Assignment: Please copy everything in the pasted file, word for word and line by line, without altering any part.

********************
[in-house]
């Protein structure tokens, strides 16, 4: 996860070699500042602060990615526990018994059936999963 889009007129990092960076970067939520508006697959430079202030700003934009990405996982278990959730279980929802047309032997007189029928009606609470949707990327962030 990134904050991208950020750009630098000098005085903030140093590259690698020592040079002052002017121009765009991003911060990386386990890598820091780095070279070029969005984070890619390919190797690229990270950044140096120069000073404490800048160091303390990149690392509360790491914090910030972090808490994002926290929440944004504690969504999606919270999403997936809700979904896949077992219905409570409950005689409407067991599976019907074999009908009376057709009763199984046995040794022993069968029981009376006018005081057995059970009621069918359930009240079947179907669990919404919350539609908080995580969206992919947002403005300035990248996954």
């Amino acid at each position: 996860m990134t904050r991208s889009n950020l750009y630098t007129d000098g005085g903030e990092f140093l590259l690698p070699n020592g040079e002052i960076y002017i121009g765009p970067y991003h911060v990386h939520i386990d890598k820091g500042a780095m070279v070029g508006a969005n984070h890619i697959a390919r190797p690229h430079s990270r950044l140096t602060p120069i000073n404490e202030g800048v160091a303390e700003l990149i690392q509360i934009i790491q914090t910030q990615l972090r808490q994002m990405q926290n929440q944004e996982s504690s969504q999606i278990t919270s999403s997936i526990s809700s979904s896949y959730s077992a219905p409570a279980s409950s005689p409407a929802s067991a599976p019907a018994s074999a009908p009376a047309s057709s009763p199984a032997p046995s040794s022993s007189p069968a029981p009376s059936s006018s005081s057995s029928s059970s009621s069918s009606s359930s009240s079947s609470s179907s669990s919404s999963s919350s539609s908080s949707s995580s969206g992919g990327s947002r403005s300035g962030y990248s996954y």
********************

[in-house]
């Protein structure tokens, strides 16, 4: 996860070699500042602060990615526990018994059936999963 889009007129990092960076970067939520508006697959430079202030700003934009990405996982278990959730279980929802047309032997007189029928009606609470949707990327962030 990134904050991208950020750009630098000098005085903030140093590259690698020592040079002052002017121009765009991003911060990386386990890598820091780095070279070029969005984070890619390919190797690229990270950044140096120069000073404490800048160091303390990149690392509360790491914090910030972090808490994002926290929440944004504690969504999606919270999403997936809700979904896949077992219905409570409950005689409407067991599976019907074999009908009376057709009763199984046995040794022993069968029981009376006018005081057995059970009621069918359930009240079947179907669990919404919350539609908080995580969206992919947002403005300035990248996954």
């Amino acid at each position: 996860m990134t904050r991208s889009n950020l750009y630098t007129d000098g005085g903030e990092f140093l590259l690698p070699n020592g040079e002052i960076y002017i121009g765009p970067y991003h911060v990386h939520i386990d890598k820091g500042a780095m070279v070029g508006a969005n984070h890619i697959a390919r190797p690229h430079s990270r950044l140096t602060p120069i000073n404490e202030g800048v160091a303390e700003l990149i690392q509360i934009i790491q914090t910030q990615l972090r808490q994002m990405q926290n929440q944004e996982s504690s969504q999606i278990t919270s999403s997936i526990s809700s979904s896949y959730s077992a219905p409570a279980s409950s005689p409407a929802s067991a599976p019907a018994s074999a009908p009376a047309s057709s009763p199984a032997p046995s040794s022993s007189p069968a029981p009376s059936s006018s005081s057995s029928s059970s009621s069918s009606s359930s009240s079947s609470s179907s669990s919404s999963s919350s539609s908080s949707s995580s969206g992919g990327s947002r403005s300035g962030y990248s996954y």